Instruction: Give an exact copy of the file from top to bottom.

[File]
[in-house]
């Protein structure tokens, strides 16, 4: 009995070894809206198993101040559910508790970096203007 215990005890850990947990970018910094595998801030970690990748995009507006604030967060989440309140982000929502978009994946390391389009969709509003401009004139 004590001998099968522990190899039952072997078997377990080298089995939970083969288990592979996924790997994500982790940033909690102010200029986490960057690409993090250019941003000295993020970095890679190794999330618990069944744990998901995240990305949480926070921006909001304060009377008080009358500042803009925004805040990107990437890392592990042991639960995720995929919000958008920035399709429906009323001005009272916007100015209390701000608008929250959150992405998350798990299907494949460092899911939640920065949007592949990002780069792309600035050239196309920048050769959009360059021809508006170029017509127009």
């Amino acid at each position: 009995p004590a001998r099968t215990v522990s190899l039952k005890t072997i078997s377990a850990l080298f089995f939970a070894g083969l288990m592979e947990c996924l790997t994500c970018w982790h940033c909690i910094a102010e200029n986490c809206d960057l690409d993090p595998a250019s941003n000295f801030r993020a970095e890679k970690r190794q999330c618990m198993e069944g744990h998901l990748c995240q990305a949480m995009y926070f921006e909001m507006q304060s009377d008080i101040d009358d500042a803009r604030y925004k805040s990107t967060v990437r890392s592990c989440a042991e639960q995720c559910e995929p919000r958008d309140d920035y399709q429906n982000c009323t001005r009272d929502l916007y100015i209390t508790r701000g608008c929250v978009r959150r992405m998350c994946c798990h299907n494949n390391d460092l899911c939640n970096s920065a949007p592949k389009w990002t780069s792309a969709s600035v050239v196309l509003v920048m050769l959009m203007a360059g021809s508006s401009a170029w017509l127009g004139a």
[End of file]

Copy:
[in-house]
């Protein structure tokens, strides 16, 4: 009995070894809206198993101040559910508790970096203007 215990005890850990947990970018910094595998801030970690990748995009507006604030967060989440309140982000929502978009994946390391389009969709509003401009004139 004590001998099968522990190899039952072997078997377990080298089995939970083969288990592979996924790997994500982790940033909690102010200029986490960057690409993090250019941003000295993020970095890679190794999330618990069944744990998901995240990305949480926070921006909001304060009377008080009358500042803009925004805040990107990437890392592990042991639960995720995929919000958008920035399709429906009323001005009272916007100015209390701000608008929250959150992405998350798990299907494949460092899911939640920065949007592949990002780069792309600035050239196309920048050769959009360059021809508006170029017509127009």
């Amino acid at each position: 009995p004590a001998r099968t215990v522990s190899l039952k005890t072997i078997s377990a850990l080298f089995f939970a070894g083969l288990m592979e947990c996924l790997t994500c970018w982790h940033c909690i910094a102010e200029n986490c809206d960057l690409d993090p595998a250019s941003n000295f801030r993020a970095e890679k970690r190794q999330c618990m198993e069944g744990h998901l990748c995240q990305a949480m995009y926070f921006e909001m507006q304060s009377d008080i101040d009358d500042a803009r604030y925004k805040s990107t967060v990437r890392s592990c989440a042991e639960q995720c559910e995929p919000r958008d309140d920035y399709q429906n982000c009323t001005r009272d929502l916007y100015i209390t508790r701000g608008c929250v978009r959150r992405m998350c994946c798990h299907n494949n390391d460092l899911c939640n970096s920065a949007p592949k389009w990002t780069s792309a969709s600035v050239v196309l509003v920048m050769l959009m203007a360059g021809s508006s401009a170029w017509l127009g004139a």